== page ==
For a Chapter 13 bankruptcy, you will need a stable income with disposable income (income left over after you pay the bare necessities of life such as shelter, food and utilities). This is why it is often referred to as “wage earners” bankruptcy; you must have wages (income) to keep the plan viable. You must have no more than $1,081,400 in secured debt (debt involving property that your creditor might take if you do not make your payments) and $360,475 in unsecured debt.
The filing of the Chapter 13 petition must be accompanied by a proposed payment plan extending over three to five years. The proposed payment plan must provide for the payment of all “priority claims,” such as taxes, in full.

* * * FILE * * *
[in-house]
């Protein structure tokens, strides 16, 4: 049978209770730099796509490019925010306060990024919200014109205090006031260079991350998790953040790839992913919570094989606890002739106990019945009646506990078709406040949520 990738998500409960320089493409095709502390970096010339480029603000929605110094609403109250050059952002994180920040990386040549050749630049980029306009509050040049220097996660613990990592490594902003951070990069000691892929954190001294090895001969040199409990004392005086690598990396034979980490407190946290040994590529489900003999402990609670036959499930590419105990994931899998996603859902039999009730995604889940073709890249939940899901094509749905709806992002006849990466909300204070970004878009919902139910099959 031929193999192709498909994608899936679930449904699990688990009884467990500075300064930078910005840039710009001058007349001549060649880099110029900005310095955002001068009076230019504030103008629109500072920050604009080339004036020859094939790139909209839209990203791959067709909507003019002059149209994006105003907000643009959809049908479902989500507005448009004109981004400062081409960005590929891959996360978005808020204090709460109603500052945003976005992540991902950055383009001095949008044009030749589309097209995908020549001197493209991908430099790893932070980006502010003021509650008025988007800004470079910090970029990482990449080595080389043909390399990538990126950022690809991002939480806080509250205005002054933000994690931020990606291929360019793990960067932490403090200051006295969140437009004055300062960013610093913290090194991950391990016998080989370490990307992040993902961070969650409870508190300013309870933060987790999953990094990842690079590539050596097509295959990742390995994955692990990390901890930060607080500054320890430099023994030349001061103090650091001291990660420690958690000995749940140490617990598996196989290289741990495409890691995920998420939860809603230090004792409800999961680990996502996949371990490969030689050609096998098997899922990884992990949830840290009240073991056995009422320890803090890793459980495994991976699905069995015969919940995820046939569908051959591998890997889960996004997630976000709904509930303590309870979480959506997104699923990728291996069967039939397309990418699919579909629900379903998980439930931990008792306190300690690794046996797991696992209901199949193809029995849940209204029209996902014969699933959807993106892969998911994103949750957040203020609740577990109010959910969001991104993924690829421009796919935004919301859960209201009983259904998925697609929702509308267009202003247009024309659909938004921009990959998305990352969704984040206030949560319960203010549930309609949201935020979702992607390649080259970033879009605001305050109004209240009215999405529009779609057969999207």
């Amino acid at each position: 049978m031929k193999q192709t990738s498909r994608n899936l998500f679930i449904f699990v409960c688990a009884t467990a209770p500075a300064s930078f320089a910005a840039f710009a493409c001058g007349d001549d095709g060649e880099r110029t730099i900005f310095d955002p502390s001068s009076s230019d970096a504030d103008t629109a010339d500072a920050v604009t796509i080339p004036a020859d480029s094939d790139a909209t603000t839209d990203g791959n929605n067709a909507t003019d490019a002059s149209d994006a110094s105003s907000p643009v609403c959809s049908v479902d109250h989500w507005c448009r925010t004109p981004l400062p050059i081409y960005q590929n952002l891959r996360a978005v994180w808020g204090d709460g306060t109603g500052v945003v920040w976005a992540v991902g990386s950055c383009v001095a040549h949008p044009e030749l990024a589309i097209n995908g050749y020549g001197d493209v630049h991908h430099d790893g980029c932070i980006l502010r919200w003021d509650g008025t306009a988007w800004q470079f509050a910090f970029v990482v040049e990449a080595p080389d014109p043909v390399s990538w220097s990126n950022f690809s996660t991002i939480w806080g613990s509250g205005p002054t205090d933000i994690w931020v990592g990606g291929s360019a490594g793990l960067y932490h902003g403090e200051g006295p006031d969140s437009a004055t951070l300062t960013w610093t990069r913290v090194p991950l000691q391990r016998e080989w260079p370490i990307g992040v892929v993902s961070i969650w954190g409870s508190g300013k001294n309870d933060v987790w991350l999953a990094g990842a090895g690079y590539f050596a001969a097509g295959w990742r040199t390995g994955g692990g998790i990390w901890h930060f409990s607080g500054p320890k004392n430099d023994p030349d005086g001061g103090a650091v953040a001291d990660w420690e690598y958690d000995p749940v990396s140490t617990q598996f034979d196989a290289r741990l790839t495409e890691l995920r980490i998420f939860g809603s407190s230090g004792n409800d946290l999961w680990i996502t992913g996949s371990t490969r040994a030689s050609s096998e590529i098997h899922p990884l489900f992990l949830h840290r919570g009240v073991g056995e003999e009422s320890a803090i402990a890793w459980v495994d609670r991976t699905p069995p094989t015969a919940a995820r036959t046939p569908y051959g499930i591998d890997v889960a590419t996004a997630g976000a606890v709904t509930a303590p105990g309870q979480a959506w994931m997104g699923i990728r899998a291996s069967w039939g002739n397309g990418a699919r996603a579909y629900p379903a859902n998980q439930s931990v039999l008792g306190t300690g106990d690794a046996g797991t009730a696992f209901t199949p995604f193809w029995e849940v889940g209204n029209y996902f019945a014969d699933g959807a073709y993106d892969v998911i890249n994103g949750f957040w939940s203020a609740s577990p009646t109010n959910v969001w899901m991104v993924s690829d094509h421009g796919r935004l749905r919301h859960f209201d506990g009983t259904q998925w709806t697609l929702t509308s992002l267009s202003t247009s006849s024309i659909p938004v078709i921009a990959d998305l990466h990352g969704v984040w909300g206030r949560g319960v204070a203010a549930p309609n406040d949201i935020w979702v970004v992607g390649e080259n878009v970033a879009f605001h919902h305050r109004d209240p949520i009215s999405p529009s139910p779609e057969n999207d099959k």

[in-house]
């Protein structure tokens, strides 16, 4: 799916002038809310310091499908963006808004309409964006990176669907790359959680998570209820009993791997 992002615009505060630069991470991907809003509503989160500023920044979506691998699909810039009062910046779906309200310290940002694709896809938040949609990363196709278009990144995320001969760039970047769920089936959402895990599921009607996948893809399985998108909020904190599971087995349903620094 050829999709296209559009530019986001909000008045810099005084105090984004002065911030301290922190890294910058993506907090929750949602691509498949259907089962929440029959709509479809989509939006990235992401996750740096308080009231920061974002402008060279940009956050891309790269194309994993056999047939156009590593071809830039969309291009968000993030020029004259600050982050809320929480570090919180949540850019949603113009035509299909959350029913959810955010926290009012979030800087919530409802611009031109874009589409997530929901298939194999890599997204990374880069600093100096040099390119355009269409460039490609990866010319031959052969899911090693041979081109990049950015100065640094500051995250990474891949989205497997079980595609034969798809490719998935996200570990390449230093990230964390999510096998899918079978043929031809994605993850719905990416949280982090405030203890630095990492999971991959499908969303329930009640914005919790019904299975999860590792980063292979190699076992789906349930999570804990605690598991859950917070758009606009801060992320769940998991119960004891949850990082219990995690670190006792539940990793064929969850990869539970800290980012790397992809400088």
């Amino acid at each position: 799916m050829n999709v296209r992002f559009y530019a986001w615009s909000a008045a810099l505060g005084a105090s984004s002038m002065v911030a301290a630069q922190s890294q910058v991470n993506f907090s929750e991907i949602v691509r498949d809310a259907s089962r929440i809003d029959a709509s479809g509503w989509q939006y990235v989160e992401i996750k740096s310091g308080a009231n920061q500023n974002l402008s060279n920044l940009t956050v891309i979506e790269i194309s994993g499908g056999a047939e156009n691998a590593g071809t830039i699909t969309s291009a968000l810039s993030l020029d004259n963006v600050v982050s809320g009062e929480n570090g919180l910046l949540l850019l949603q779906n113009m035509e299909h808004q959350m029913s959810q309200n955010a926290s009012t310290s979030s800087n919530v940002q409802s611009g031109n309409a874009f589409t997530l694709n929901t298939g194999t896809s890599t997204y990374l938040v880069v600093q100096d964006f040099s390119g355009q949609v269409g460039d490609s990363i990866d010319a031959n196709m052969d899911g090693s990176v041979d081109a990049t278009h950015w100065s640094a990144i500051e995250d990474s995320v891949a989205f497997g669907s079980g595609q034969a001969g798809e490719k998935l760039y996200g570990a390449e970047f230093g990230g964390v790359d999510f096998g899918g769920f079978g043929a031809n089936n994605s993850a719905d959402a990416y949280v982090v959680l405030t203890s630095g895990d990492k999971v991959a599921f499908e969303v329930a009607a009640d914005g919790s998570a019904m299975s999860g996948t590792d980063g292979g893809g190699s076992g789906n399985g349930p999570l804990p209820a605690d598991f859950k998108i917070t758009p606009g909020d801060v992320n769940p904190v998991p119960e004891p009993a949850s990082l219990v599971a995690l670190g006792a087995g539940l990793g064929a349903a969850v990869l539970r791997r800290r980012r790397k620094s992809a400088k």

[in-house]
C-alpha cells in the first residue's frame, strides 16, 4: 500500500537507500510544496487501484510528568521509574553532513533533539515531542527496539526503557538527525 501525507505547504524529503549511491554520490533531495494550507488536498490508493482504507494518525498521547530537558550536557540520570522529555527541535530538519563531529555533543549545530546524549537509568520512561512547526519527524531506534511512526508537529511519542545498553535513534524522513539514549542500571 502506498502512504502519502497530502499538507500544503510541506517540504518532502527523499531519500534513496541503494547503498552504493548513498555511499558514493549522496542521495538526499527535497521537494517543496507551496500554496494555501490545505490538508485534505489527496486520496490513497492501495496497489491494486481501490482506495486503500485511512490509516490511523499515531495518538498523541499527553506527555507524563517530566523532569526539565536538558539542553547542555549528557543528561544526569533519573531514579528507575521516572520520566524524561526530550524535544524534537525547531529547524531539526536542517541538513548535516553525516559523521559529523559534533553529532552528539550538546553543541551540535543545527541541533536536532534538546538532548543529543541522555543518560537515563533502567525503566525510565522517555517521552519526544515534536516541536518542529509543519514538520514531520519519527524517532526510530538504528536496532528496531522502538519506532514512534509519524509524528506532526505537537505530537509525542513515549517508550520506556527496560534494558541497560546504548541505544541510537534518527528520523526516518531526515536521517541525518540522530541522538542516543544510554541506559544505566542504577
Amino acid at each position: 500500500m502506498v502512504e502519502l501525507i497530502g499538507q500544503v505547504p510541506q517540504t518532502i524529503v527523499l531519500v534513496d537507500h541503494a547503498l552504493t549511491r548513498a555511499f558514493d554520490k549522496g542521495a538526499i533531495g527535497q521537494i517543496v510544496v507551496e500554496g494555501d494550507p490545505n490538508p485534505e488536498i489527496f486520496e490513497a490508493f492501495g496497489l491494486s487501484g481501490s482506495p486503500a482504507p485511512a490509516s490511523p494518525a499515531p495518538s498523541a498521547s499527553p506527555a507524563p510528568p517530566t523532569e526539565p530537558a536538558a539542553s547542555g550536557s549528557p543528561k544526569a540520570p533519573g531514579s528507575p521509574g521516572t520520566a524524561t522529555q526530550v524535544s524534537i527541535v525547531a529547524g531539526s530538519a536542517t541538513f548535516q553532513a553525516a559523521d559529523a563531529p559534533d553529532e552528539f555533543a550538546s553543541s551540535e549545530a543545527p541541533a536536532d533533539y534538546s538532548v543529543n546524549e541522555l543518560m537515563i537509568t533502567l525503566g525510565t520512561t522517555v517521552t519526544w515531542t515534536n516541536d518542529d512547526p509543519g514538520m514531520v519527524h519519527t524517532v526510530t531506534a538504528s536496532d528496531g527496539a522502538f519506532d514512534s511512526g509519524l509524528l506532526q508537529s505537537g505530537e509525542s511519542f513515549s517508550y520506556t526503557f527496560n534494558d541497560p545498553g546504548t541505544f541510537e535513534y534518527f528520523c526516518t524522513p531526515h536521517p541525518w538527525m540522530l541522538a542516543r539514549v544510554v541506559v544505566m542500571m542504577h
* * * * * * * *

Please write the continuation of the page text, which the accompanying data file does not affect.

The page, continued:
The bankruptcy trustee appointed by the Bankruptcy Court must review the proposed plan for accuracy and flexibility. The proposed plan is distributed to creditors, who have the right to object to the plan if it is unreasonable. If the plan is approved, you can keep all your assets during the period of the plan. You make monthly payments to the bankruptcy trustee, who distributes the funds to the creditors according to the plan. If the plan is completed as approved, your unpaid debts are “discharged.” If you do not complete the repayment plan as approved, you will have several other alternatives which I can explain to you.
The discharge in a chapter 13 case is somewhat broader than in a chapter 7 case. Debts dischargeable in a chapter 13, but not in chapter 7, include debts for willful and malicious injury to property (as opposed to a person), debts incurred to pay nondischargeable tax obligations, and debts arising from property settlements in divorce or separation proceedings. 11 U.S.C. 1328(a).